Unlike most sequels, this one begins exactly where the first film ended. The first few scenes are from the closing shots of the last film. Once past this short rehash, the movie immediately proceeds in its own direction with Dr. Loomis (Donald Pleasence) telling an angry neighbor “You don’t know what death is!” as the search for Michael Myers begins anew.
The film divides its time for the most part between Dr. Loomis’s search for Michael, and the hospital where Laurie Strode (Jamie Lee Curtis), the lone-teenage survivor of Michael’s killing spree is taken. The character of Dr. Loomis seems more and more like one of his patients than a psychiatrist as the search for Michael continues. Pleasence brings the character to life; Dr. Loomis swings between depressed resignation that he did not do more to prevent the escape, and maniacal ravings about Michael’s evil.
While Dr. Loomis continues his quest to find “the evil”, Laurie is taken to Haddonfield Memorial Hospital. She begs not to be put to sleep, but the doctor ignores this and drugs her up so he can tend her stab would and cracked ankle bone. Unfortunately, Michael Myers learns where she is, and heads for the hospital himself.
Director Rick Rosenthal takes over the helm from John Carpenter, who directed “Halloween”. John Carpenter and his creative partner Debra Hill maintained their input into this one as the writers and producers. The combination of creative talents works well, for although it was not better than the original, “Halloween II” was just as good (rare indeed for a sequel).
Rosenthal uses the hospital setting to great advantage. With only a skeleton crew working, the hospital is dark and empty. In several scenes, Rosenthal uses the darkness of the hospital to mask Michael’s presence in a room only to have him appear as the light shifts, a truly chilling effect. Rosenthal originally wanted to go with more of the implied violence like Carpenter had used in the original, but he ended up shooting some very gory death scenes to help the film compete with some of its competition in the booming slasher film field of the early 80’s. Not all of the murders are shown, but every dead body turns up in the end clearly showing how they died.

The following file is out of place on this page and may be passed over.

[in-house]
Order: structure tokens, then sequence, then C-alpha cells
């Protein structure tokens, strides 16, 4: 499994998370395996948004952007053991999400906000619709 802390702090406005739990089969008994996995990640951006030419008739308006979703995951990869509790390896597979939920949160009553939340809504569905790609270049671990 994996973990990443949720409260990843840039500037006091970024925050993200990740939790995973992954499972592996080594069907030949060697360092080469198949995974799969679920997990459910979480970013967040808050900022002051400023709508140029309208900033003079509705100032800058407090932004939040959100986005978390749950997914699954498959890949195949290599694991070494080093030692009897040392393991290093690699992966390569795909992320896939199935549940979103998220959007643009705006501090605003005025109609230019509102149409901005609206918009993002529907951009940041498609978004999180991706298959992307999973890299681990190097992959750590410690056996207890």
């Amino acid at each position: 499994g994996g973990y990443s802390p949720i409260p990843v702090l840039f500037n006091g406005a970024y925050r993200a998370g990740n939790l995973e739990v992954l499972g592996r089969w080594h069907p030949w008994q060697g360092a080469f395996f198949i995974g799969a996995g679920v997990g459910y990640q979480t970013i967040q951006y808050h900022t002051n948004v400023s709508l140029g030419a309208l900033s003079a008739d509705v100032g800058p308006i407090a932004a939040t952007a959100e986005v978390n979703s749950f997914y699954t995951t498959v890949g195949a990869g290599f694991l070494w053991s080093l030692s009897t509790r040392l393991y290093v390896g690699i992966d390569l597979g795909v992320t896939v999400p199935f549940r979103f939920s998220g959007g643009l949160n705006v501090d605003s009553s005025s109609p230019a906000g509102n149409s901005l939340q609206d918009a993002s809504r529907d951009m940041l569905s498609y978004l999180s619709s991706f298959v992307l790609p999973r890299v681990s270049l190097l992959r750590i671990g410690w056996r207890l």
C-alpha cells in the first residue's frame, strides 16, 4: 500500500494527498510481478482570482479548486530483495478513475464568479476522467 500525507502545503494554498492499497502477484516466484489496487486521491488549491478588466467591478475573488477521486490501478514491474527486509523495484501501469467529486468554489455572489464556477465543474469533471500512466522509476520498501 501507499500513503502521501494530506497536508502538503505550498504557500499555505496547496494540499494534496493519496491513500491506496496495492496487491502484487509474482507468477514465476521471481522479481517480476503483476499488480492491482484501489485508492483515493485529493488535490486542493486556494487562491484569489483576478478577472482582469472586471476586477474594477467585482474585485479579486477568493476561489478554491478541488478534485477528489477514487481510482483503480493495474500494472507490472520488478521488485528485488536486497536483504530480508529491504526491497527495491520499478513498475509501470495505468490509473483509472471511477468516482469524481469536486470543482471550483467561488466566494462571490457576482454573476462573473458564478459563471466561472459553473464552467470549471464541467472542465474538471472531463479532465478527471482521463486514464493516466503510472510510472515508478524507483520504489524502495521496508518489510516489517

In addition to the gorier tone of the film, the character of Laurie had changed too. Unlike some movie characters that move through injury and emotional trauma without showing a sign of effect, Laurie is hurt, tired, and scared out of her mind. As she recovers her wits, she also realizes that it is not over. When the nurses find that the phones are dead, Laurie knows it is Michael, but instead of trying to convince the staff of the danger, she plays comatose and waits for her chance. She escapes to another part of the hospital, just before Michael finds her room. A game of cat and mouse begins. But Laurie must not only deal with her Michael’s pursuit, she must also deal with the effects of her injuries and the drugs she’s been given. Rosenthal uses the drugged perspective to give a surreal feel to Laurie’s first encounter with Michael when he murders a nurse before her eyes. Witnessing the murder brings Laurie out of her haze, but thanks to her injuries, the chase that ensues is much closer and more spine chilling than it would be if she were not so encumbered.
All and all an excellent follow up to the classic slasher film. Ten murders, one accidental death by police car, gallons of blood, a special appearance by Pamela Shoop’s two biggest talents followed by her even better death by scalding water and a good explanation of why Michael Myers is so interested in Laurie Strode. I recommend doing the double feature by watching “Halloween II” immediately after the original “Halloween”, preferably late at night with the lights out….. good luck getting to sleep afterwards!